The Problems of the Lottery

The lottery is a classic pastime, spanning back centuries to the time when a draw of lots helped decide everything from who would get slaves to what the Bible says Jesus should wear after his Crucifixion. Yet even in its modern incarnation, lotteries raise many ethical concerns. They are inherently rigged, amoral, and often exploitative of the poor. They also fuel our national myth of meritocracy, which suggests that if you work hard enough, you can win anything—and then spend the rest of your life buying more stuff.

To a certain extent, people play the lottery because they plain old like to gamble, and that’s fine. But there’s a lot more going on. The big thing is that lotteries are dangling instant riches in an age of inequality and limited social mobility. And they’re doing it in a way that’s designed to keep people hooked.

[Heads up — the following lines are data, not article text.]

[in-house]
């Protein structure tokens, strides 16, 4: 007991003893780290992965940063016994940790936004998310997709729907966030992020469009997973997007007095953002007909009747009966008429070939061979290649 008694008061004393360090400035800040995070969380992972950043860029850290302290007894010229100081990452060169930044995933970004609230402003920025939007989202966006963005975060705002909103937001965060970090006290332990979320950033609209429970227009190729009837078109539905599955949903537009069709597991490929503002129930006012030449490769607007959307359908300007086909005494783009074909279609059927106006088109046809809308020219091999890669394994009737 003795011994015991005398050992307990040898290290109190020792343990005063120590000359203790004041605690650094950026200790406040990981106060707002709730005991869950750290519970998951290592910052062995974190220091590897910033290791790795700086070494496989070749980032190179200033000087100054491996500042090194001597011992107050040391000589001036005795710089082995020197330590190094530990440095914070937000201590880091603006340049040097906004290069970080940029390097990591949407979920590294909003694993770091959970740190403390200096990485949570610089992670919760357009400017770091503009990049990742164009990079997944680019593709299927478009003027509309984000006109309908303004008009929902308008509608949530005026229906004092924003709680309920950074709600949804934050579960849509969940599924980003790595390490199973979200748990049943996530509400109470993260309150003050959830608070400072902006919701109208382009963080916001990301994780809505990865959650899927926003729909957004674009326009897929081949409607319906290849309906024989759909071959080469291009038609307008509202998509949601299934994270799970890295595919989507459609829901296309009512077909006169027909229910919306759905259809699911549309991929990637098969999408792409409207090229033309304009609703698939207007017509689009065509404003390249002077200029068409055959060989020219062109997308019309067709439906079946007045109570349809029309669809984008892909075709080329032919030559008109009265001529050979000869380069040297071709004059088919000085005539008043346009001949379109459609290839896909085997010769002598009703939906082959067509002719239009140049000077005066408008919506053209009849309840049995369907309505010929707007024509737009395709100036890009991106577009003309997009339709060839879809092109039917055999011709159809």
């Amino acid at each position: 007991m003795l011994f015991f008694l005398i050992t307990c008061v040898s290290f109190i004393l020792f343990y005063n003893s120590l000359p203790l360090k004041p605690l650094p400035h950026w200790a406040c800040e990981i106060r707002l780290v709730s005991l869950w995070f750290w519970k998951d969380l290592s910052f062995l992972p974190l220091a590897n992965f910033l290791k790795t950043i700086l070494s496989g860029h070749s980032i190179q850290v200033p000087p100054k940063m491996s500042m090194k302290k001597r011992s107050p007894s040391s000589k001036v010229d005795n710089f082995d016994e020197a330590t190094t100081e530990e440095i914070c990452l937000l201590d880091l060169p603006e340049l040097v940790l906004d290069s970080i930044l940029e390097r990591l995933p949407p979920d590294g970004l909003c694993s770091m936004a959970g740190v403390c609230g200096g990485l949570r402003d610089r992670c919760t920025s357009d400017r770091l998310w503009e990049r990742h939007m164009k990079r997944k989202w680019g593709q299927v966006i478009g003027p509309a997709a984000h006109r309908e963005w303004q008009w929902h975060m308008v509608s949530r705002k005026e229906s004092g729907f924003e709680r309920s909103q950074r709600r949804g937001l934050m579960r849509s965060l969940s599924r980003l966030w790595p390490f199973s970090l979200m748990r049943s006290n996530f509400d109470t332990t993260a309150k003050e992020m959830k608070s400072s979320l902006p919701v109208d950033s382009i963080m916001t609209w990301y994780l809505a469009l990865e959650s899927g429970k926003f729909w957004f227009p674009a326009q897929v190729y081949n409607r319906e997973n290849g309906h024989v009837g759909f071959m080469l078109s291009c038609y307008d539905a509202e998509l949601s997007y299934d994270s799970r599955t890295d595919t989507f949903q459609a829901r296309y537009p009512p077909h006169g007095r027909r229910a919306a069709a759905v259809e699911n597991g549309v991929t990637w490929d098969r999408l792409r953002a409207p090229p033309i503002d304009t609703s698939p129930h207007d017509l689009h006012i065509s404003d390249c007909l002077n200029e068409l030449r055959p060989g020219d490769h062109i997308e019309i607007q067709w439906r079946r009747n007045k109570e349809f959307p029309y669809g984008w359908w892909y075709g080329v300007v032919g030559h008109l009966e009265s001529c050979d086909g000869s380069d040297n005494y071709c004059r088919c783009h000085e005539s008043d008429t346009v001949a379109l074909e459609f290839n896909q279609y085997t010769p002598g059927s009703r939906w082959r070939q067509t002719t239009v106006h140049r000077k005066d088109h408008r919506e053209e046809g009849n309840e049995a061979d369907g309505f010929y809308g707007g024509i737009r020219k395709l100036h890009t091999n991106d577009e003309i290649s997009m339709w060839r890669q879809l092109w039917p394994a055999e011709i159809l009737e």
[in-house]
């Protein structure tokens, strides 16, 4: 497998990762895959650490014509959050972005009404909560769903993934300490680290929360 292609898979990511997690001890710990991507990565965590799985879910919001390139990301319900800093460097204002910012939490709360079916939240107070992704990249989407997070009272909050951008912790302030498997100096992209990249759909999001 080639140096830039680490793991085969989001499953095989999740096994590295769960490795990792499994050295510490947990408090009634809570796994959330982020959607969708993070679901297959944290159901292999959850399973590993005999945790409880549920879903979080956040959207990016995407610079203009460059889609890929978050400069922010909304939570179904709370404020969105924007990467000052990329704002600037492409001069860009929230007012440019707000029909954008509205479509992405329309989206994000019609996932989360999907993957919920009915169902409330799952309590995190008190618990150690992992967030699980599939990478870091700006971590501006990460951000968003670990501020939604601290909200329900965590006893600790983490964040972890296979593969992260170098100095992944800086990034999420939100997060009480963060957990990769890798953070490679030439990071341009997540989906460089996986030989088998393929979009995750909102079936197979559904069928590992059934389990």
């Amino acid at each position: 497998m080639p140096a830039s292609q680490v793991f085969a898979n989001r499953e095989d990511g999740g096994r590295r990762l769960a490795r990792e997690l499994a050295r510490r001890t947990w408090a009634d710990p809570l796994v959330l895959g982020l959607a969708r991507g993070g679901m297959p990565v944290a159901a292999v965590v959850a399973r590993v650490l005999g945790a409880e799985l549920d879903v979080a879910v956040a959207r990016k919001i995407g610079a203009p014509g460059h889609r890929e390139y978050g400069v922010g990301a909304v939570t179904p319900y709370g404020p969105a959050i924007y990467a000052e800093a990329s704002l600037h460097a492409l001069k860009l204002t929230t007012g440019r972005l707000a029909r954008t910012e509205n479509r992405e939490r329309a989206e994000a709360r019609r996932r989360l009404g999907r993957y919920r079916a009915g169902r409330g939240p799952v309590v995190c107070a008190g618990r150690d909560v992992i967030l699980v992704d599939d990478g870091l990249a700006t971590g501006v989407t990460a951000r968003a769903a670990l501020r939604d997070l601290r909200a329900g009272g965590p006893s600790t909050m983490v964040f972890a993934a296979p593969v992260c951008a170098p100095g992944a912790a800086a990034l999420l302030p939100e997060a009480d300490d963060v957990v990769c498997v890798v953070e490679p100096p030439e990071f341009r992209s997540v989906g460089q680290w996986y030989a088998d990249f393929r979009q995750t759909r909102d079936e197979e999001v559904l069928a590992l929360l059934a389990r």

Lotteries grew popular in America, Cohen writes, when “growing awareness of all the money to be made in the gambling business collided with a crisis in state funding.” By the nineteen-sixties, state budgets were under strain from population growth and inflation. Balancing them meant raising taxes or cutting services—both options that were unpopular with voters.

New Hampshire was the first to adopt a state-run lottery in 1964, and dozens more followed suit, all seeking solutions that wouldn’t enrage their tax averse electorates. And that’s when the lottery began to become a major problem. As prize pools grew, they became newsworthy. So lottery marketers started to manipulate the odds of winning. They lifted prize caps to attract more players, then made it harder to hit the top prizes by adding more numbers (one-in-three-hundred-million odds turned into one-in-four-hundred-million).